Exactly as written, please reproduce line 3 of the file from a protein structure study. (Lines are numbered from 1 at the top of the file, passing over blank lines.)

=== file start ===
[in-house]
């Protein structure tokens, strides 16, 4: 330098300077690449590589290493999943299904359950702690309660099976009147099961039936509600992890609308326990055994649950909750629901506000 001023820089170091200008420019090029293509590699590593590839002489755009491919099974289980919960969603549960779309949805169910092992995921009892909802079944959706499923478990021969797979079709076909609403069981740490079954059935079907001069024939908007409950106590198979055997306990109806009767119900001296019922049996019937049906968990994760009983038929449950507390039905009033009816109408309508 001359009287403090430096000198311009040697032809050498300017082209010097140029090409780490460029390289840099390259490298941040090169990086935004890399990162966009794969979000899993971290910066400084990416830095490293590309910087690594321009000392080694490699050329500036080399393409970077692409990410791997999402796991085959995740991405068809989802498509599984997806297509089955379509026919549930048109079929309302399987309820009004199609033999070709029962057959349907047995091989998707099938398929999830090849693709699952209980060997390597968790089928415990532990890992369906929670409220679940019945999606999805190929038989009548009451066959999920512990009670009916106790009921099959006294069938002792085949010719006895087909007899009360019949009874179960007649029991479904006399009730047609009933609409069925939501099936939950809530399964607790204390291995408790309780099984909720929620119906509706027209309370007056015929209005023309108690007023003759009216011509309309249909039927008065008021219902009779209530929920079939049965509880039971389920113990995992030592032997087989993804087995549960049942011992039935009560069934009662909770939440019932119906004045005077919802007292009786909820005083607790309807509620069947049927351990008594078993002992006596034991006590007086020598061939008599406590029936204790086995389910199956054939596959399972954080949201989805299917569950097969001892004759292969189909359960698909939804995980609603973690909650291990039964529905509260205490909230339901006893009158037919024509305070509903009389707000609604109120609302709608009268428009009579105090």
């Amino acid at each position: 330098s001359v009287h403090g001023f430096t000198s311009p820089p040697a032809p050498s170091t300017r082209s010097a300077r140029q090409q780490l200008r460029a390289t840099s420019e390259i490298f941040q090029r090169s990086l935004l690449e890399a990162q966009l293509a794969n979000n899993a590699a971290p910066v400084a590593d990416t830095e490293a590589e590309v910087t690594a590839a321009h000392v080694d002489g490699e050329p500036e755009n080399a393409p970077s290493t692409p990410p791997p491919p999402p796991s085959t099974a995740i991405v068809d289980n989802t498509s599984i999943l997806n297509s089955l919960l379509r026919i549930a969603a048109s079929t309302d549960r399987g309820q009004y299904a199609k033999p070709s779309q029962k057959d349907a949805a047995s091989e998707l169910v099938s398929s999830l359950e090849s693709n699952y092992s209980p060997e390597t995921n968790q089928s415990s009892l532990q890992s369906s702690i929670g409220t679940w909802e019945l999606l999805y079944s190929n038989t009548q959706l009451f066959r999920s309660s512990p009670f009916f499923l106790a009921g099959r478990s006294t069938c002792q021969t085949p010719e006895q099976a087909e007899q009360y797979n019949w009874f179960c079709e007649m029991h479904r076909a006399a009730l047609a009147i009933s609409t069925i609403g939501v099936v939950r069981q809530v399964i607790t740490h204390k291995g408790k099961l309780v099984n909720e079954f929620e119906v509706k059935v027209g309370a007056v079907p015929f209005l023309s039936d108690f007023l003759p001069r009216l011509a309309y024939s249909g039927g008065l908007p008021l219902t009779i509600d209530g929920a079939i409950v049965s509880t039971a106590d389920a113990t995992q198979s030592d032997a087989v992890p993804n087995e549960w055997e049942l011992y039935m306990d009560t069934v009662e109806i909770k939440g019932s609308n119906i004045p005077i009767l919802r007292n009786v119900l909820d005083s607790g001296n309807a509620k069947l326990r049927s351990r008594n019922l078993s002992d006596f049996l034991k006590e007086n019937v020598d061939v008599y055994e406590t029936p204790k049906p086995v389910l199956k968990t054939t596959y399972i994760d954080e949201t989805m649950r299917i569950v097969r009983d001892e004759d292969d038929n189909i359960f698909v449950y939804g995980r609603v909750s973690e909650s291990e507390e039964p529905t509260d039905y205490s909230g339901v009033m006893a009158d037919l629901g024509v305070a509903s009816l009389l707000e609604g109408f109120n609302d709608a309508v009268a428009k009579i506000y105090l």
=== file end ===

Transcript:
């Amino acid at each position: 330098s001359v009287h403090g001023f430096t000198s311009p820089p040697a032809p050498s170091t300017r082209s010097a300077r140029q090409q780490l200008r460029a390289t840099s420019e390259i490298f941040q090029r090169s990086l935004l690449e890399a990162q966009l293509a794969n979000n899993a590699a971290p910066v400084a590593d990416t830095e490293a590589e590309v910087t690594a590839a321009h000392v080694d002489g490699e050329p500036e755009n080399a393409p970077s290493t692409p990410p791997p491919p999402p796991s085959t099974a995740i991405v068809d289980n989802t498509s599984i999943l997806n297509s089955l919960l379509r026919i549930a969603a048109s079929t309302d549960r399987g309820q009004y299904a199609k033999p070709s779309q029962k057959d349907a949805a047995s091989e998707l169910v099938s398929s999830l359950e090849s693709n699952y092992s209980p060997e390597t995921n968790q089928s415990s009892l532990q890992s369906s702690i929670g409220t679940w909802e019945l999606l999805y079944s190929n038989t009548q959706l009451f066959r999920s309660s512990p009670f009916f499923l106790a009921g099959r478990s006294t069938c002792q021969t085949p010719e006895q099976a087909e007899q009360y797979n019949w009874f179960c079709e007649m029991h479904r076909a006399a009730l047609a009147i009933s609409t069925i609403g939501v099936v939950r069981q809530v399964i607790t740490h204390k291995g408790k099961l309780v099984n909720e079954f929620e119906v509706k059935v027209g309370a007056v079907p015929f209005l023309s039936d108690f007023l003759p001069r009216l011509a309309y024939s249909g039927g008065l908007p008021l219902t009779i509600d209530g929920a079939i409950v049965s509880t039971a106590d389920a113990t995992q198979s030592d032997a087989v992890p993804n087995e549960w055997e049942l011992y039935m306990d009560t069934v009662e109806i909770k939440g019932s609308n119906i004045p005077i009767l919802r007292n009786v119900l909820d005083s607790g001296n309807a509620k069947l326990r049927s351990r008594n019922l078993s002992d006596f049996l034991k006590e007086n019937v020598d061939v008599y055994e406590t029936p204790k049906p086995v389910l199956k968990t054939t596959y399972i994760d954080e949201t989805m649950r299917i569950v097969r009983d001892e004759d292969d038929n189909i359960f698909v449950y939804g995980r609603v909750s973690e909650s291990e507390e039964p529905t509260d039905y205490s909230g339901v009033m006893a009158d037919l629901g024509v305070a509903s009816l009389l707000e609604g109408f109120n609302d709608a309508v009268a428009k009579i506000y105090l």